The head coach said Huff was allowed to practice on Wednesday because the team was still fact-finding and was trying to go about its business as usual.
Field Yates of ESPN In$ider says the Eagles will need to look to get more skill players on offense during the offseason.
Tracking skill players on offense: The Eagles invested significant draft capital to acquire Carson Wentz with the second pick in the 2016 draft, but the next step is surrounding him with better weapons. Specifically, the Eagles need a difference-making wide receiver who can do two things consistently: generate space versus man coverage and catch the football (drops have been an issue in Philly). And although the Eagles have relied on a variety of backs this year, finding a workhorse would take the stress off of Wentz, too.
The Eagles are an over-.500 team that will not make the playoffs, opines Chris Chase of FoxSports.com.
Chris Chase, FOX: Besides the Vikings? Let’s go with the Eagles, a yo-yo team that looks primed for January one week and then appears desperately in need of the top-10 pick they won’t have in the next. (Remember, their 2017 first-rounder was jettisoned in the Carson Wentz deal.) At least one team from the NFC East — where all four teams have winning records — will miss out on the postseason, and the one with the rookie quarterback and new coach seems like the natural choice.
Wentz and Ertz are players ESPN.com’s Matthew Berry doesn’t like in fantasy this week.
Quarterbacks I hate in Week 9
Carson Wentz, Eagles: With less than 240 yards passing in four straight and the offensive line struggling, Wentz heads to New Jersey to face a Giants team that is coming off a bye and has given up more than 15 fantasy points to an opposing QB just once this season. I prefer the Giants as a streaming defense this week more so than Wentz as a potential bye-week fill-in.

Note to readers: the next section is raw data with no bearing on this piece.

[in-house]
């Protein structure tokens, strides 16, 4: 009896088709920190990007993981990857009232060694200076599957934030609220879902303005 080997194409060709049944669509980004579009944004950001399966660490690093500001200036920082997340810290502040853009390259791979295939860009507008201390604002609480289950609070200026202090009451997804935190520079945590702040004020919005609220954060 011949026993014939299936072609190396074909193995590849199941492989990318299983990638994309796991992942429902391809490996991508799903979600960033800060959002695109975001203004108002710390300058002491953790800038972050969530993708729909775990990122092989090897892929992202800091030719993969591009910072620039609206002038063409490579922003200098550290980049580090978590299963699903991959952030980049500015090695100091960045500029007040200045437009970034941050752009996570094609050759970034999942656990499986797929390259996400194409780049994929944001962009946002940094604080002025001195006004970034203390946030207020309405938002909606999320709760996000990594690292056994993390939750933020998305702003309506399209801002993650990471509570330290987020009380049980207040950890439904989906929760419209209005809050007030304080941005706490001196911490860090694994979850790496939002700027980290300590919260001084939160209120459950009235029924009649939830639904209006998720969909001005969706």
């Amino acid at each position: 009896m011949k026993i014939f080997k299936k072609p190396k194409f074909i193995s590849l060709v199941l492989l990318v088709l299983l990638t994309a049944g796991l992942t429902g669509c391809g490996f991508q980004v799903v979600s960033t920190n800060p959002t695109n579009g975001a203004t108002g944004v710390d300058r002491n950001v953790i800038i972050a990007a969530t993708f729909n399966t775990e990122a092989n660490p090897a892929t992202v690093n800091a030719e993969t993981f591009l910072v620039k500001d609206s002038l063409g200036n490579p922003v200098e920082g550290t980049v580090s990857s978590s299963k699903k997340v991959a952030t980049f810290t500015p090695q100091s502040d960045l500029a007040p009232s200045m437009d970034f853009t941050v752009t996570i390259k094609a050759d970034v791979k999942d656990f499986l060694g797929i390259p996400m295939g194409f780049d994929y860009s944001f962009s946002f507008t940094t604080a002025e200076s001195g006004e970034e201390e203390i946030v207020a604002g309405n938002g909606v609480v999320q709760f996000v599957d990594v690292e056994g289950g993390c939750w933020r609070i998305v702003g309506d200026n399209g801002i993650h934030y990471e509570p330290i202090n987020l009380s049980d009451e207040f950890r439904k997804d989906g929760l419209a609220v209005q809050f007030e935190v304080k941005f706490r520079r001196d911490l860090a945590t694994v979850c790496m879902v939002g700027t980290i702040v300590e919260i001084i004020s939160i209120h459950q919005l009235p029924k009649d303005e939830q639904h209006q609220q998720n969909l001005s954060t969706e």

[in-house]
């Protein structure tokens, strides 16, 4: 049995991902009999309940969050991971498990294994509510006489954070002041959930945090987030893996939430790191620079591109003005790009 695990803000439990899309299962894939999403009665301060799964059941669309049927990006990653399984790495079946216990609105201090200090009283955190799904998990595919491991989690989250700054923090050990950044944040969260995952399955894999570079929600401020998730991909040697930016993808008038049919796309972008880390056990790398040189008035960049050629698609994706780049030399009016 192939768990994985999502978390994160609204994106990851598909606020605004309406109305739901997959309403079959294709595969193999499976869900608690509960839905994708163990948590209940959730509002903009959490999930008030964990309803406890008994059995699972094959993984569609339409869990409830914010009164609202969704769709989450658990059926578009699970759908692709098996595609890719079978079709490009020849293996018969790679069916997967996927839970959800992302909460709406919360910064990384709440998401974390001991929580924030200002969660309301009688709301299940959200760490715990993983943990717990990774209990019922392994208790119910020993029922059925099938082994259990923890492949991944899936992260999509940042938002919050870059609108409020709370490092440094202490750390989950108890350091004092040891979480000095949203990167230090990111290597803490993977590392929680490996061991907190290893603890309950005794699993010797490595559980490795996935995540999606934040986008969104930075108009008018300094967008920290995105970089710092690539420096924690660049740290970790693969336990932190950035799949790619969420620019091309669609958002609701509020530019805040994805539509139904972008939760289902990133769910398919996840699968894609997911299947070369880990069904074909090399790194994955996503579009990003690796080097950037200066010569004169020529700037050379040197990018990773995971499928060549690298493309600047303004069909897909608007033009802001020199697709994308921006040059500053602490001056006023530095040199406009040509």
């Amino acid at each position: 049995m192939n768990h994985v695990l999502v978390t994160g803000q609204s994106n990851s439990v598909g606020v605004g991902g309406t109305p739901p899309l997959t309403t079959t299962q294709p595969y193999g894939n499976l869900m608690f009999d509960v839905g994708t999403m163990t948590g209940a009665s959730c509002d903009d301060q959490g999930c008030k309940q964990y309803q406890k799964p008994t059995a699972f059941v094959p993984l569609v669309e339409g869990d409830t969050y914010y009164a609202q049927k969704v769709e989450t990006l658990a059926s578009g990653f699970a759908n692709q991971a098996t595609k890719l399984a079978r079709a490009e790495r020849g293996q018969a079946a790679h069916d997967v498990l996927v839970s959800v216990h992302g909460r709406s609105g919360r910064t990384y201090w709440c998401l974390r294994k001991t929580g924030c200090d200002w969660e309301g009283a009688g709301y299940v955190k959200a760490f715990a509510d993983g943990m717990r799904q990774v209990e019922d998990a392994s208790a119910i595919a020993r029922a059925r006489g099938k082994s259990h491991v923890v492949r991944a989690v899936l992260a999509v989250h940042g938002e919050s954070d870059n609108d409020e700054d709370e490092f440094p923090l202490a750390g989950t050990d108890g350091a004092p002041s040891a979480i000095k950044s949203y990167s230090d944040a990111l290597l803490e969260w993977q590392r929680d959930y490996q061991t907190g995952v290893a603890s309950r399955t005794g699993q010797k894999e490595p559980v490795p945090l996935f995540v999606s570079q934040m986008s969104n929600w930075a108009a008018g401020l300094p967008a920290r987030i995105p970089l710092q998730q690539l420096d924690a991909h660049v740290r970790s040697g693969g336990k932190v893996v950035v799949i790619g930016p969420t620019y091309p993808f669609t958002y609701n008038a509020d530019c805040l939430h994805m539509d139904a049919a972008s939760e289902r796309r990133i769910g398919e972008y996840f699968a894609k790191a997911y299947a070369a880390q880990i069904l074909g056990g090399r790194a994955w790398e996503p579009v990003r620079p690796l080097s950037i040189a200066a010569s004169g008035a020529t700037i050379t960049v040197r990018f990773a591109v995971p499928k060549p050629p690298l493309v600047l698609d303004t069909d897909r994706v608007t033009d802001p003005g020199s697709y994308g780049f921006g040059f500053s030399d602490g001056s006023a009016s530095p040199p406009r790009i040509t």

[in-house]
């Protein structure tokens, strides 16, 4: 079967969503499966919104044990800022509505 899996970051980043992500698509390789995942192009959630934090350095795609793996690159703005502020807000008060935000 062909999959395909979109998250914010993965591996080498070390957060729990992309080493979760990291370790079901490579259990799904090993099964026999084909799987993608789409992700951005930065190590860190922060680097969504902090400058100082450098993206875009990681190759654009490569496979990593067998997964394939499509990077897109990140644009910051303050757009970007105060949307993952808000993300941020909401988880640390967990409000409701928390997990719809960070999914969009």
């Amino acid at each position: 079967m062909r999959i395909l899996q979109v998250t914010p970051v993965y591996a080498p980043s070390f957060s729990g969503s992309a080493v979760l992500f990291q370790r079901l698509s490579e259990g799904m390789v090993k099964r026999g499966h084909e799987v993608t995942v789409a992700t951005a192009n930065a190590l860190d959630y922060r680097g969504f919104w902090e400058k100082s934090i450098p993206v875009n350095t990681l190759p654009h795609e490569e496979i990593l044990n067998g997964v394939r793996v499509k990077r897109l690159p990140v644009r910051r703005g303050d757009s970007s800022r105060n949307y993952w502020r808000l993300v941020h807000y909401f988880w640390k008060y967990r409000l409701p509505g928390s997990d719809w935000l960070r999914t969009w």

Tight Ends I hate in Week 9
Zach Ertz, Eagles: The Eagles just aren’t looking for him, as he has less than 25 yards in three straight games. And while he has the talent to break out of the slump, it won’t be this week, as the Giants have allowed just one touchdown to an opposing tight end and given up more than 65 yards to a tight end just once this season.
NFL.com’s Chris Wesseling has Brandon Graham and Fletcher Cox on his midseason All-Pro team.
Defensive end: Brandon Graham, Philadelphia Eagles and Calais Campbell, Arizona Cardinals
Perennially one of the league’s most efficient per-snap pass rushers in a situational role, Graham has been waiting to shine in new coordinator Jim Schwartz‘s Wide-9 scheme since 2010. Graham has “just” four sacks this season, but he has been relentless off the edge; he and Von Miller are the only players with at least 40 QB pressures (combined sacks, hits and hurries). Disruption is production.
Defensive tackle: Aaron Donald, Los Angeles Rams and Fletcher Cox, Philadelphia Eagles
Graham isn’t the only defensive star excelling under Schwartz. Transitioning from end to his more natural position of three-technique tackle, Cox routinely overpowers guards and centers to disrupt opposing ground attacks. He’s the most integral force on an Eagles front seven that ranks among the league’s stingiest units this season.
Two Eagles make FoxSports.com’s Dan Carson‘s list of top 25 players under 25.
10. Jordan Matthews, 24
You forget how young Jordan Matthews is, but the Eagles’ number one receiving threat is just getting started.
8. Carson Wentz, 23
The man, the myth. The rookie whose existence literally sent Sam Bradford fleeing from the state of Pennsylvania.
Carson Wentz came into Philadelphia with big expectations and continues to deliver in a rookie year that was supposed to be a passive-aggressive tutelage. He might be Joe Montana, he might be Nick Foles. For now, he’s just a good quarterback.
In one NFL Mock Draft, the Eagles will select Clemson cornerback Cordrea Tankersley, pens Dane Brugler of CBSSports.com.
31. Philadelphia Eagles (from Minnesota)
Cordrea Tankersley , CB, Clemson: The Eagles are very thin at cornerback on the depth chart, especially with Nolan Carroll on a one-year deal. Jones is wiry, but tough and has the athleticism and ball skills to blanket receivers on the outside.